Flying drones in Spain (or anywhere in the EU)
Having debated with myself for some time whether to join the twenty first century and acquire a drone I recently took the plunge and learned a lot in the process. Flying drones in Spain is not just a case of opening a box and taking to the air!
I’d strongly suggest you do your research first to ensure you are operating legally. There are several hoops to jump through on top of selecting the best drone for what you want to achieve. Types of drones, weight (class) and how and where you want to fly dictate those hoops – the information here is pretty much based on my experience with a sub 2kg drone.
Perhaps the first page you are likely to stumble on would be on the ENAIRE (Air Traffic Control for Spain) website – Basic Rules For Flying Drones (recreational use). It would seem when you delve a bit deeper that the page appears somewhat out of date. The phrase ‘you do not need to be a pilot’ gives the impression you can just go out and fly – you can not. Also they say ‘You are advised to apply for third-party insurance’. In fact third-party liability insurance is mandatory in Spain.
So, where should you be looking? EASA European Aviation Safety Agency has all the answers in their drone (UAS) pages. We won’t summarize the page as contents may change over time and we wouldn’t want this page to date (there are many pages out there displaying outdated information). You should read this page very carefully!
Some important things to note are;
- Apart from using a ‘toy’ (a drone wighing under 250g without a camera) you are required to register as a drone operator with AESA
- You can then fly recreation drones legally only in the A1 and A3 (descriptions here) open categories AFTER you have completed a free online course (and obtained liability insurance).
The course is free and further information is available here. This course is in Spanish and looks somewhat daunting if you’re not confident about any possible technical content. So after a bit of digging I managed to find the course in English here. Again, the course is free and is provided in conjunction with the Direction de l’Aviation Civile of Luxembourg. I double checked with the provider that with the certificate being issued by EASA (and therefore a European certificate) it is valid in Spain – I was assured it was, as long as any other Spanish specific regulations are complied with.
If you want to fly in the A2 category that you’ll see in the above link, or fly commercially, you’re going to need to do a lot more reading and a lot more training! Something to note is that the definition of commercial in this context is ANYTHING that generates money, anything from commercially commissioned work on property through to monetising videos on YouTube!
I’ll go back to what I said at the beginning, please do your research in order to avoid any hefty fines! When researching, try and keep to official sources like EASA and AESA – view with scepticism anything you read published before 21st December 2020 which is when the regulations were last updated. There’s a mountain of out of date information out there.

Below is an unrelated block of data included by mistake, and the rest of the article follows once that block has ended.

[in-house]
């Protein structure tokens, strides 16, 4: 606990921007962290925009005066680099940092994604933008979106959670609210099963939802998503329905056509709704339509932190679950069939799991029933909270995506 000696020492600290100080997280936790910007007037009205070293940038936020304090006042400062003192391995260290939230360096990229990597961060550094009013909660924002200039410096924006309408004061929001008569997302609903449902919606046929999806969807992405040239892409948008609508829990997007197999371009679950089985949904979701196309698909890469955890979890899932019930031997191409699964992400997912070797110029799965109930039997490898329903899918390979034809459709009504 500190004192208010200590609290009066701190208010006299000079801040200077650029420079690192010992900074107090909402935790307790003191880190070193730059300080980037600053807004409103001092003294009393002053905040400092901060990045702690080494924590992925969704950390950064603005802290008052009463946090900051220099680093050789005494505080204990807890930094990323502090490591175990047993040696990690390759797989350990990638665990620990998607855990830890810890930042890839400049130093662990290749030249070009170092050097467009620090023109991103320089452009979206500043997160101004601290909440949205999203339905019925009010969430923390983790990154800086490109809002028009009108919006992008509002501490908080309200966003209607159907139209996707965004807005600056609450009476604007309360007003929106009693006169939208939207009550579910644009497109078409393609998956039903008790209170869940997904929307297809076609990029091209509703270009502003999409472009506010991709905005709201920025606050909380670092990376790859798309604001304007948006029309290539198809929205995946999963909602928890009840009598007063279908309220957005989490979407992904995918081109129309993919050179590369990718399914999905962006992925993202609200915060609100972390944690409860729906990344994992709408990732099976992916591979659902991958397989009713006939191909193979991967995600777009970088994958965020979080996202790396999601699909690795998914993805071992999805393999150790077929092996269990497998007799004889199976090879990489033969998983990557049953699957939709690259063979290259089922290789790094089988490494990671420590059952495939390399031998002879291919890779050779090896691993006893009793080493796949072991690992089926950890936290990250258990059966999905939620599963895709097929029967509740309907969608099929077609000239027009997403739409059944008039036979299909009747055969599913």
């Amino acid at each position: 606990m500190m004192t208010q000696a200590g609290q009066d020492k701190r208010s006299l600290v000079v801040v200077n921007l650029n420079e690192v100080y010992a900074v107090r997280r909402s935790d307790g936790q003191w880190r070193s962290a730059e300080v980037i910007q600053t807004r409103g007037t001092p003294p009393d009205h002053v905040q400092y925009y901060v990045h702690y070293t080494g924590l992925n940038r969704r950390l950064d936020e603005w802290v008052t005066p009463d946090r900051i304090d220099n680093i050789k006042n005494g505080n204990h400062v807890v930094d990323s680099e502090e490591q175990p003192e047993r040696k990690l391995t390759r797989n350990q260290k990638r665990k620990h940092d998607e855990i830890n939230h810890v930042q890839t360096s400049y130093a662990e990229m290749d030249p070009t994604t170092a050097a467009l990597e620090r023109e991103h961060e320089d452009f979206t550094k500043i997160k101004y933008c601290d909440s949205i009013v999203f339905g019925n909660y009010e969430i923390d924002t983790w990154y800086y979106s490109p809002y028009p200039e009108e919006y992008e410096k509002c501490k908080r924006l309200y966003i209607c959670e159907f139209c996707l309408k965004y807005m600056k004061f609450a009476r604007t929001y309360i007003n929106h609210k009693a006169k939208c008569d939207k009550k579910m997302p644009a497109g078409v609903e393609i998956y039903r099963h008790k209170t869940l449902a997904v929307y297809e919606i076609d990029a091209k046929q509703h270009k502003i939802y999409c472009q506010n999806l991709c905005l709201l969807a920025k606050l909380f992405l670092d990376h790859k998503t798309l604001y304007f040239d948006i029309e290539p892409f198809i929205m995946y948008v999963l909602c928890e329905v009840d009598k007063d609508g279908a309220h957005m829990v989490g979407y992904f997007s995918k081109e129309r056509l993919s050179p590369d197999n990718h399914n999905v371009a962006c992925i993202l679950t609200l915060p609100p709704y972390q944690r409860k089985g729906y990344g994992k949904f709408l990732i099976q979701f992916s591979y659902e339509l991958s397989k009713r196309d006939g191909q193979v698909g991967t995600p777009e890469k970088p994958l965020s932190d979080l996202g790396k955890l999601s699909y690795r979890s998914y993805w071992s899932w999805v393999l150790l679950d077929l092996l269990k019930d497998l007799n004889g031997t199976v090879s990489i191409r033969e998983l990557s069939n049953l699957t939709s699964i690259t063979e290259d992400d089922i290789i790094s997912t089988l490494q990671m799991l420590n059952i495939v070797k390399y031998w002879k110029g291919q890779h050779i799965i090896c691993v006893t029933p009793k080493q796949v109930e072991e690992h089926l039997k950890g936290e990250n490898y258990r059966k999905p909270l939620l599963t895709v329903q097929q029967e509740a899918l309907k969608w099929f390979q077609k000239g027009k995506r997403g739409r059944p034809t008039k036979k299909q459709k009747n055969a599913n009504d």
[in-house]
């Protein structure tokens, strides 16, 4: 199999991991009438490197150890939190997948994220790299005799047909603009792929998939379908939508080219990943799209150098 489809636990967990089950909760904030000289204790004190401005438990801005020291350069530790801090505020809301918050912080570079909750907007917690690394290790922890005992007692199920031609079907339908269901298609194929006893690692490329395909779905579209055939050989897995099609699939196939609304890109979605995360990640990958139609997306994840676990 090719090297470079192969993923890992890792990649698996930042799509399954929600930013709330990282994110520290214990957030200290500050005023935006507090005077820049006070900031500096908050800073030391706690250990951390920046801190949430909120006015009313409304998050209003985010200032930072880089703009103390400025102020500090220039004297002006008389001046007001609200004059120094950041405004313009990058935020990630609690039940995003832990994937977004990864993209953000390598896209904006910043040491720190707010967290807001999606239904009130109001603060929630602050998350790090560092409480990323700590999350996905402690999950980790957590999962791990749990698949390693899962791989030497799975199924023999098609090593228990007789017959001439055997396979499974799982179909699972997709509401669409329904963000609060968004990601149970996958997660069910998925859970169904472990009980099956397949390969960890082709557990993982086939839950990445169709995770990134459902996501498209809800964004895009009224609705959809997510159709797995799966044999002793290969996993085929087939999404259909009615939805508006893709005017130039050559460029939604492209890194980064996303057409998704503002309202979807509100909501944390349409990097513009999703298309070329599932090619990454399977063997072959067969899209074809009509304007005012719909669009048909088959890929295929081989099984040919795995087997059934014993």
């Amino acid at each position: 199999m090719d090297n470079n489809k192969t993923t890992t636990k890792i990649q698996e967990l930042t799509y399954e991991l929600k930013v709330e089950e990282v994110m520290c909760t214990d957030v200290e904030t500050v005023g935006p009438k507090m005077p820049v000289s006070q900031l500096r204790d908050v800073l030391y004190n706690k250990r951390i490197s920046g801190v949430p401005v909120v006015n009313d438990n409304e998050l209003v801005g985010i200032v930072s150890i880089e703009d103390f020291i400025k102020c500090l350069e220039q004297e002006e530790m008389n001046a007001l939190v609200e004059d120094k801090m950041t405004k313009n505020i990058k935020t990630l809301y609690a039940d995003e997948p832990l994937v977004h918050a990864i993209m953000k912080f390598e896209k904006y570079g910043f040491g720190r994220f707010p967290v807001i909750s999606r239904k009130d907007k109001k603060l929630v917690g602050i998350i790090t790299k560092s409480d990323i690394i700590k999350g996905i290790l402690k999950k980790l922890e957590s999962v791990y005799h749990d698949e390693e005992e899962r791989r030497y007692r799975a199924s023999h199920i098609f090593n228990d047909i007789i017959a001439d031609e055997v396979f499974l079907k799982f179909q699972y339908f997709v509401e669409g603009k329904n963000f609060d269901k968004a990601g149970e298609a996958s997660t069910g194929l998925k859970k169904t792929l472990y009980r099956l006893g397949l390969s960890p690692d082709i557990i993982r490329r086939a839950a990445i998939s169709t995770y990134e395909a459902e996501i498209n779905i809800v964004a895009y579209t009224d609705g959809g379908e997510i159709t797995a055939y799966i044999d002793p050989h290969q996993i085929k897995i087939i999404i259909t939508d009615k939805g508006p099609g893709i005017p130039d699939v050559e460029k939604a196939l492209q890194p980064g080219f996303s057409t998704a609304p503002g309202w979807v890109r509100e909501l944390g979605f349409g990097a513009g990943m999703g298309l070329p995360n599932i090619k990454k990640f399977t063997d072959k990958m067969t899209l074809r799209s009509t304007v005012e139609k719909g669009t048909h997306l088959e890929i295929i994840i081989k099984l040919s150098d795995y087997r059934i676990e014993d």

The information I’ve provided here should hopefully be enough to set you on the right track – this is not intended as a definitive guide – just a starting point, but it’s up to you to conduct your own due diligence.
Have fun and be safe!
Some other useful links for flying drones in Spain
Coverdrone – Liability and drone insurance which is cheaper than I found for just annual liability insurance here in Spain. Another huge benefit is that it offers worldwide (almost) coverage and can be bought by the day, week, month or annually – great for light hobby users.
An absolute must have is the ENAIRE up to date flight restrictions information available either on the web or as an app. It’s down to you to check current restrictions whenever you want to fly your drone.
Whilst there are plenty of fairly cheap drone options available, as with most things you do get what you pay for. We highly recommend not messing about and going straight for DJI Drones – ideal for most users and excellent quality. (Amazon affiliate links)
All drones are required to carry a label with the operators number/information – I bought mine from here.
Alan, along with Elle, is the owner of Spain Buddy. He was born in the North of England (Lancashire) and travelled extensively before eventually settling in Almería. Alan has 3 sons from the first of his 18 marriages, (Sam, Joe & Ben) who are all now adults. You can read more articles by Alan on his personal blog at AlanGandy.com and see more of his photography on his photography website as well as on Flickr and Instagram.
Also, for less than the price of a cup of coffee each month you can help support Alan’s photography (and get some freebies into the bargain). Click here to visit his Patreon page to find out more.